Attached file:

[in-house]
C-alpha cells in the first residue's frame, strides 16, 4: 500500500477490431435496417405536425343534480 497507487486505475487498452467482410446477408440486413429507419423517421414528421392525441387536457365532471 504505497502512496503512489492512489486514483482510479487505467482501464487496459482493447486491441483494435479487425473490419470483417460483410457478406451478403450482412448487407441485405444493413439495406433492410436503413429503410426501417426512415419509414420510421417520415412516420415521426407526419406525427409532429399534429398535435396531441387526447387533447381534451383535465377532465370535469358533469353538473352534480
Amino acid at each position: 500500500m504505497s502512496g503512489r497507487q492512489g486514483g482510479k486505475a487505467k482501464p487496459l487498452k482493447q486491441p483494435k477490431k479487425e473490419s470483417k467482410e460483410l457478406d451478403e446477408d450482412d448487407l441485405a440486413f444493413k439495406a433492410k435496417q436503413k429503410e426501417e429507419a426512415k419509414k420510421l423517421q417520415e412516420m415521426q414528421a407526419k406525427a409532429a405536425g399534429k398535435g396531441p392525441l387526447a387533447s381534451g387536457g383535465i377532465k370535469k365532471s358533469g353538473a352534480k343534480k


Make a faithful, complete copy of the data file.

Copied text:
[in-house]
C-alpha cells in the first residue's frame, strides 16, 4: 500500500477490431435496417405536425343534480 497507487486505475487498452467482410446477408440486413429507419423517421414528421392525441387536457365532471 504505497502512496503512489492512489486514483482510479487505467482501464487496459482493447486491441483494435479487425473490419470483417460483410457478406451478403450482412448487407441485405444493413439495406433492410436503413429503410426501417426512415419509414420510421417520415412516420415521426407526419406525427409532429399534429398535435396531441387526447387533447381534451383535465377532465370535469358533469353538473352534480
Amino acid at each position: 500500500m504505497s502512496g503512489r497507487q492512489g486514483g482510479k486505475a487505467k482501464p487496459l487498452k482493447q486491441p483494435k477490431k479487425e473490419s470483417k467482410e460483410l457478406d451478403e446477408d450482412d448487407l441485405a440486413f444493413k439495406a433492410k435496417q436503413k429503410e426501417e429507419a426512415k419509414k420510421l423517421q417520415e412516420m415521426q414528421a407526419k406525427a409532429a405536425g399534429k398535435g396531441p392525441l387526447a387533447s381534451g387536457g383535465i377532465k370535469k365532471s358533469g353538473a352534480k343534480k